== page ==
It’s my turn to review, The Mannequin House by R.N. Morris, a historical crime fiction featuring Silas Quinn, a detective with a dark side, who has to solve a strange locked room murder but the chief suspect happens to be a monkey.Quinn is now my favourite Detective!
Thank you, RN Morris and Canelo Press for an eARC for an honest review.
In this intriguing historical mystery, Detective Inspector Silas Quinn investigates one of the strangest cases of his career . . . London, 1914. Called out to investigate the murder of a fashion model employed by the House of Blackley, a prestigious Kensington department store, Detective Inspector Silas Quinn of Scotland Yard’s Special Crimes Department is thrown into the bizarre: the chief murder suspect is a monkey. He may be sceptical, but how will Quinn ever get to the truth when faced with the maelstrom of seething jealousy, resentment, forbidden desires and thwarted passion that is the Mannequin House?
Silas Quinn has to investigate the death of a Mannequin, a model at Blackley, found dead in a locked room. Silas has to solve the case under the scrutiny of his superiors that seem a little too keen for him to fail. It doesn’t help that that Blackley, the owner of Mannequin House has his own view on how things should be done. His investigation is helped by the Sergeants Inchball and Macadam but hindered by detective Coddington, a terrible hypnotist and a fez-wearing monkey on the run.
Quinn is now officially my favourite detective!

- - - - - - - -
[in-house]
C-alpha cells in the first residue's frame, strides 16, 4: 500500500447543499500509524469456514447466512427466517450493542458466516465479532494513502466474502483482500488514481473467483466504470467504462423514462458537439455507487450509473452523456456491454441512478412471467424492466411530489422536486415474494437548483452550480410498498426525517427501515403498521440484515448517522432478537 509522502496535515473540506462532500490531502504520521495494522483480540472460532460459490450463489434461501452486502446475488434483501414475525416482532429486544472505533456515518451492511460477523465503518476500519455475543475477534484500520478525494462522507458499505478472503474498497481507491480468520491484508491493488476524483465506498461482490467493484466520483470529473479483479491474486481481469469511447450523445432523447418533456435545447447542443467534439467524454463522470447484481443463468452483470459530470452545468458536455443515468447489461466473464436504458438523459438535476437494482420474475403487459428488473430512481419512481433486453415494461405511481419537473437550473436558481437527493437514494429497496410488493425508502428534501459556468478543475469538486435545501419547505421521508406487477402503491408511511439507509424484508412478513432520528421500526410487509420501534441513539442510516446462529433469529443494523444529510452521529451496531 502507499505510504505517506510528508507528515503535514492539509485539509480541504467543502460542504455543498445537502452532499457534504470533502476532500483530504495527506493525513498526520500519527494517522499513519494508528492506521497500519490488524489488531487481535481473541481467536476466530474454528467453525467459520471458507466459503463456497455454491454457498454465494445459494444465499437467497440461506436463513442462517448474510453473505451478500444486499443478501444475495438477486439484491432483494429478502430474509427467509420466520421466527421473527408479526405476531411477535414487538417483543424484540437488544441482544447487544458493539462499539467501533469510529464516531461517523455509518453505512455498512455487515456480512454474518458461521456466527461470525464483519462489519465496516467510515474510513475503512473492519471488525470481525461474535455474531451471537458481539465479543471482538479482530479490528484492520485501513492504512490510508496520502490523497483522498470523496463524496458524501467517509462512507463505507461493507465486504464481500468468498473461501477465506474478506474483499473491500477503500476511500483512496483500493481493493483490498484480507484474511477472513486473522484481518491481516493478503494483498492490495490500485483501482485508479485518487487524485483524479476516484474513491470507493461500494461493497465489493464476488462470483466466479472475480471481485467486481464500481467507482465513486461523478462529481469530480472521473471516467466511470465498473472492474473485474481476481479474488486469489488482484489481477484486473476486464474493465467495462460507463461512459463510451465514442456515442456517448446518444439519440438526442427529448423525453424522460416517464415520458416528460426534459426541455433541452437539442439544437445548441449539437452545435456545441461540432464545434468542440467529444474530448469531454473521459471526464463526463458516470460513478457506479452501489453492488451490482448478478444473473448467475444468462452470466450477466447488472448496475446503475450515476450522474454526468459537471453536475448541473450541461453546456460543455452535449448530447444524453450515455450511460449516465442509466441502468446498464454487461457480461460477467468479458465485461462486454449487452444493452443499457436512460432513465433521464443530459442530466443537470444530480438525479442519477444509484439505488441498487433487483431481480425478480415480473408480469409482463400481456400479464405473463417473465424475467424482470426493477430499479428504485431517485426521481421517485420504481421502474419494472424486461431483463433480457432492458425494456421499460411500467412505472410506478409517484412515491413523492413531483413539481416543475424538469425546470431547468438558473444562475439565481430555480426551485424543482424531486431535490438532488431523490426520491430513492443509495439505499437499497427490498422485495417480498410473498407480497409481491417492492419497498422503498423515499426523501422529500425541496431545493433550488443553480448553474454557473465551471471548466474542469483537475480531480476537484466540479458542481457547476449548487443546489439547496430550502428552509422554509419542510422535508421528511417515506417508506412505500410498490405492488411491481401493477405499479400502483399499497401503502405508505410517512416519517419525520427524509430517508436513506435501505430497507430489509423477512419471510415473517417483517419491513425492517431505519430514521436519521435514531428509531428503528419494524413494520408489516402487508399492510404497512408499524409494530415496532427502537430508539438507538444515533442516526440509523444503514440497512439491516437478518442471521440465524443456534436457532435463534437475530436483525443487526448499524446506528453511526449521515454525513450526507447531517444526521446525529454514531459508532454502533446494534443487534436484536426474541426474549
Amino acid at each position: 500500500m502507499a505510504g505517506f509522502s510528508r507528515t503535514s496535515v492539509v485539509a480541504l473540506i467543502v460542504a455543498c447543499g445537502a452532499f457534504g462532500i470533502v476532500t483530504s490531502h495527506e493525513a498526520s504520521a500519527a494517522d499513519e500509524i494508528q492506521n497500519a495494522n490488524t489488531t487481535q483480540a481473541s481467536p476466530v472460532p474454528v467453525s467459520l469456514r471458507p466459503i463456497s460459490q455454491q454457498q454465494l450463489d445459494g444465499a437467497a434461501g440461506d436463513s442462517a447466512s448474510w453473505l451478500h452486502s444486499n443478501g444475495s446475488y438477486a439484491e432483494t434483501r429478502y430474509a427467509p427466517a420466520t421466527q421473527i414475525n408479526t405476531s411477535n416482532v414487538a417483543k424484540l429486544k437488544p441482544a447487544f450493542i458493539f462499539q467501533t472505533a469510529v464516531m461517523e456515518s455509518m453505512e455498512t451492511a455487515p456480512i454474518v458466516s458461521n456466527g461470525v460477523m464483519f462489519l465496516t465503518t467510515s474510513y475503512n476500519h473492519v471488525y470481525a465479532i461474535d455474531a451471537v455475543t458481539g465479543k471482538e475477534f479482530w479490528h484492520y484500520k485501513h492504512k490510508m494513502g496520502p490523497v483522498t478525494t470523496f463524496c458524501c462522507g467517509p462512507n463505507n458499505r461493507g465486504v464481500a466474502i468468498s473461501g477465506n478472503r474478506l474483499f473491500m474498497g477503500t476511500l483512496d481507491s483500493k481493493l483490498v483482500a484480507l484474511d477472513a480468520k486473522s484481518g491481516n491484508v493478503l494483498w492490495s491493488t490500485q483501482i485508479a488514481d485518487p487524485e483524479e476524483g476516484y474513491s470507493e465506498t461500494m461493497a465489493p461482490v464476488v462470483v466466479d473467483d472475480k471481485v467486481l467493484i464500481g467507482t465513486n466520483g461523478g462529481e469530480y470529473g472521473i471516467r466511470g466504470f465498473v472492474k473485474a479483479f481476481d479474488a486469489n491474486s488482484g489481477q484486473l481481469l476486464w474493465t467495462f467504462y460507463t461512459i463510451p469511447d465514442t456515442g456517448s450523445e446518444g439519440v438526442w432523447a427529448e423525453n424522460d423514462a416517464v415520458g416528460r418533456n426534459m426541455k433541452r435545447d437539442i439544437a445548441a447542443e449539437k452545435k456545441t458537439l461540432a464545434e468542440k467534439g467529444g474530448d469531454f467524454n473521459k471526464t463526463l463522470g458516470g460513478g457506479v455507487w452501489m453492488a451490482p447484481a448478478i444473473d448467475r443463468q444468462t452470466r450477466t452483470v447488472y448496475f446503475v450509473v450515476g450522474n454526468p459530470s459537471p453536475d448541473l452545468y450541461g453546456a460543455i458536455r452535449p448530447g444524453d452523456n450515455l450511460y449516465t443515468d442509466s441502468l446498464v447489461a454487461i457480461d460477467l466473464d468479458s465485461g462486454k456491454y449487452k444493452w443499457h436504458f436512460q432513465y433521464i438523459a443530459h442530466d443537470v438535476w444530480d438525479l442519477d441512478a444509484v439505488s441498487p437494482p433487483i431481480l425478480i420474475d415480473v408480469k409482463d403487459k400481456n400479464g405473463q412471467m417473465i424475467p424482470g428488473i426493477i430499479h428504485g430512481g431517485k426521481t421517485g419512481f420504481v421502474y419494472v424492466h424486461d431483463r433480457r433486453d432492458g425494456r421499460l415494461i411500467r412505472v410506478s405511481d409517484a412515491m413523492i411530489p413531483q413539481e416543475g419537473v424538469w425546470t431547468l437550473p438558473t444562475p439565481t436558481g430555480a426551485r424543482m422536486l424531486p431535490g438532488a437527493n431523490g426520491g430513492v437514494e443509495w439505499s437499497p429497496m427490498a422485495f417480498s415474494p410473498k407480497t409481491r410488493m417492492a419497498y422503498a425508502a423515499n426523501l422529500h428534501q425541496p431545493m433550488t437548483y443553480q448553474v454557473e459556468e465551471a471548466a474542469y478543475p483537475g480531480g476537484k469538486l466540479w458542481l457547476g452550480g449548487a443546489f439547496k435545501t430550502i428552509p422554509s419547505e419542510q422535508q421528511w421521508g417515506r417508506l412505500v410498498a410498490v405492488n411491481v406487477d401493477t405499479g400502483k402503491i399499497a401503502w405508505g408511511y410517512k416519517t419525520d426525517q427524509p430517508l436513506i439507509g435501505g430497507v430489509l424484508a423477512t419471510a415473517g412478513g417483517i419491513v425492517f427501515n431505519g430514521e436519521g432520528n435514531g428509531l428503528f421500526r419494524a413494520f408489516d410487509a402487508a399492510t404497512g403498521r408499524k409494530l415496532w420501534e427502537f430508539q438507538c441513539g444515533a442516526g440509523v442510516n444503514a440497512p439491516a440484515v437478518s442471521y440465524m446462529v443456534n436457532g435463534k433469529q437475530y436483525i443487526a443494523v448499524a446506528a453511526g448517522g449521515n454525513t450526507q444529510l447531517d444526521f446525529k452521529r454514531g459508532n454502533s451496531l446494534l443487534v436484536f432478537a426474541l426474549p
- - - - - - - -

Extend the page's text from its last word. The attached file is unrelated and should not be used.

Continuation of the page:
Quinn is a fascinating character, clever with little tolerance for fools. I found myself laughing a few times during the book at his frustration and exasperation especially interactions between him and Coddington. But despite the humour, there is a dark side to Quinn, whose last case led to the death of the main suspect over which he has very little remorse. His superiors are worried about his high body count with good reason.
Blackley could have easily been a two-dimensional villain but his drive, ambition and larger than life personality makes him truly creepy. I was intrigued by the author’s note at the start of the book explaining Benjamin Blackley’s story was inspired but not based on William Whiteley the founder of Whiteleys.
The book is an interesting take on the classic locked-room mystery. The plot races along to a very satisfying yet shocking conclusion. But to me, the key draw of this book is the complex and non-conformist Quinn, the Detective with a dark side.
Perfect for Fans
Any historical crime fiction
The first book in the series, Summon up the blood, is now on my to-read list to find out why things are so tense between Miss Latterly and Quinn as well as what happened to Quinn’s last suspect.